For days, Rachel Avery could barely eat or sleep, staying by the door each night in case someone returned her French bulldog, recently snatched from her porch in West Hollywood.
Then, on Friday, she got a call: Law enforcement told her they had the number of a man suspected of taking the brown dog named Jag.
Avery, 44, contacted the man — who confirmed he had the young dog — and arranged to meet him that night in Philadelphia, where he lives.
When Avery saw Jag in the airport, she dropped to her knees. A video of their reunion shows her hugging the pup at baggage claim as he grunts and squirms with joy.
"I missed you so much! I love you so much!" she exclaims.
"I just couldn't believe the miracle that took place," Avery said Tuesday, after returning to Los Angeles with Jag.
Jag slipped out of his collar around 5:18 p.m. on Jan. 9 while Avery's friend was watching him and bolted toward home via Sunset Boulevard and Harper Avenue, she said.
As the dog ran, Avery said, three men in a black luxury SUV spotted him and began yelling that he was their dog, asking for help to chase him down.
Bystanders pointed out where the dog was — on Avery's porch on De Longpre Avenue — and the men snatched him, said Avery, who was running around the neighborhood looking for Jag after her friend told her he'd gotten loose.
Because the men were in a rental car, authorities were able to get the renter's contact information, said Det. Juan Bonilla of the Los Angeles County Sheriff's Department.
Bonilla texted the number, assuring the recipient that charges would be dropped if the dog was returned — a condition Avery had included on a reward flier.
A man called Bonilla and said he did not steal the dog but picked him up out of concern because he was running in the street with no owner in sight.
Bonilla gave the man's number to Avery, who was adamant about flying across the country to get her dog back, he said.
"I did tell her … it was going to be on her own will," Bonilla said, "and also to make sure that she met with the gentleman at the airport — where there's law enforcement and other people around."
Avery flew to Philadelphia with the friend who had been walking Jag when he got loose, and they alerted security when they arrived.
Fearing retribution, Avery declined to name the man but said he appeared to be in his 20s. She believes the men with him when Jag was taken were his relatives, based on what he told her.
She said he looked "very remorseful" when he saw how happy the dog was to see her.
When they reunited, Jag had been off his medication for five days. He was itchy and had diarrhea and a runny nose. Now he's sleeping a lot and "super glued to me," said Avery, a clinical psychology student.
Avery will not pursue charges but wouldn't comment on whether she paid the $5,000 reward she had offered.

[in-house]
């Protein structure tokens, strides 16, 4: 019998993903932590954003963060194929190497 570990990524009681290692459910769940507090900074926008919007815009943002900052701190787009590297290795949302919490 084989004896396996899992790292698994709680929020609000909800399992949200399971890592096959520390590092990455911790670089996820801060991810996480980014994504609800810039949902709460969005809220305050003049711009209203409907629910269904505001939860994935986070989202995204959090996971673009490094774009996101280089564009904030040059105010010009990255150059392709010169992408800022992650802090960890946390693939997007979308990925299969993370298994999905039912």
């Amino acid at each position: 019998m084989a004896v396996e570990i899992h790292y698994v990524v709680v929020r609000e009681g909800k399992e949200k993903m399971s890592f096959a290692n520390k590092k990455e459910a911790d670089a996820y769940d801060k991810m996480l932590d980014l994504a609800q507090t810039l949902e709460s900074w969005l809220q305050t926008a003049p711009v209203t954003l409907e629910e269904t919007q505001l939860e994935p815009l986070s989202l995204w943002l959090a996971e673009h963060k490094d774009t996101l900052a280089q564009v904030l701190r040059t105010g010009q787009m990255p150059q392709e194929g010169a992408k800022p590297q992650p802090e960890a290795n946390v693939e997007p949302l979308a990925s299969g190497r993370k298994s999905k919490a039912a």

She said her efforts to retrieve Jag cost about $7,500 and has launched a GoFundMe campaign to recoup the money.
Jag is one of several French bulldogs taken from their owners in recent months in the Los Angeles area. Past incidents have involved violent robberies targeting the dogs, which can fetch a high price on the black market.
A pair of Lady Gaga’s French bulldogs were abducted in February in Hollywood after her dog walker was shot in the chest. Her assistant recovered from his injuries, the dogs were returned, and five people were arrested in connection with the crimes.
About three weeks ago, West Hollywood interior designer Robert Marinelli was dragged roughly 200 yards by a car driving away with his 8-year-old French bulldog, Luca. Marinelli was left bloody and shaken, his phone smashed.
Earlier in December, a woman was robbed at gunpoint of her French bulldog not far from where Gaga’s dog walker was attacked, authorities said.
Thieves often sell the dogs quickly, in plain view, on Hollywood Boulevard, Melrose Avenue, the Venice Beach boardwalk and at other locations, said Los Angeles Police Department Officer Tim Talman.
Marek Utikao, 43, said he was walking his dog with a friend Jan. 9 on De Longpre when he saw the black SUV turn onto the street after Jag, who was running.
A delivery driver asked one of the men in the SUV if he was looking for a dog, Utikao said, and the man said he was. Thinking the man was Jag's owner, both the driver and Utikao pointed him in the dog's direction, Utikao said.
Two men chased after the dog, then grabbed him from a porch area and quickly brought him back to the SUV, Utikao said.
As the men were returning to the car, Utikao's friend turned to him and said, "You know that was a French bulldog, right?" a nod to the recent thefts.
"Don't say that," he told his friend. "I didn't think about that."
Less than a minute later, they spotted another man running down a nearby street, shouting that he had lost his dog.
The incident has rattled Utikao and his friend, who did not want to be identified. He said he's scared to go out alone with his dog, a poodle and bichon frisé mix known as a poochon.
Avery was taking precautions prior to the theft — walking Jag only in the dog park and around other people. She carried mace.
Now she's going further. Because of the attention drawn by the case, she has arranged for Jag to stay outside the L.A. area for at least six months. He'll be outfitted with a GPS device and will stroll only with his "big sister" — a 120-pound Rottweiler.
Avery said she was happy to be reunited with Jag, who she called "the sweetest, kindest, funniest boy."
"He's just like a snuggle buddy," she said. "He's also super stubborn, which is why he got away. Because as soon as he got outside, he didn't want to be with that guy" — her friend who was watching him — "he wanted to be with his mom."
This story originally appeared in Los Angeles Times.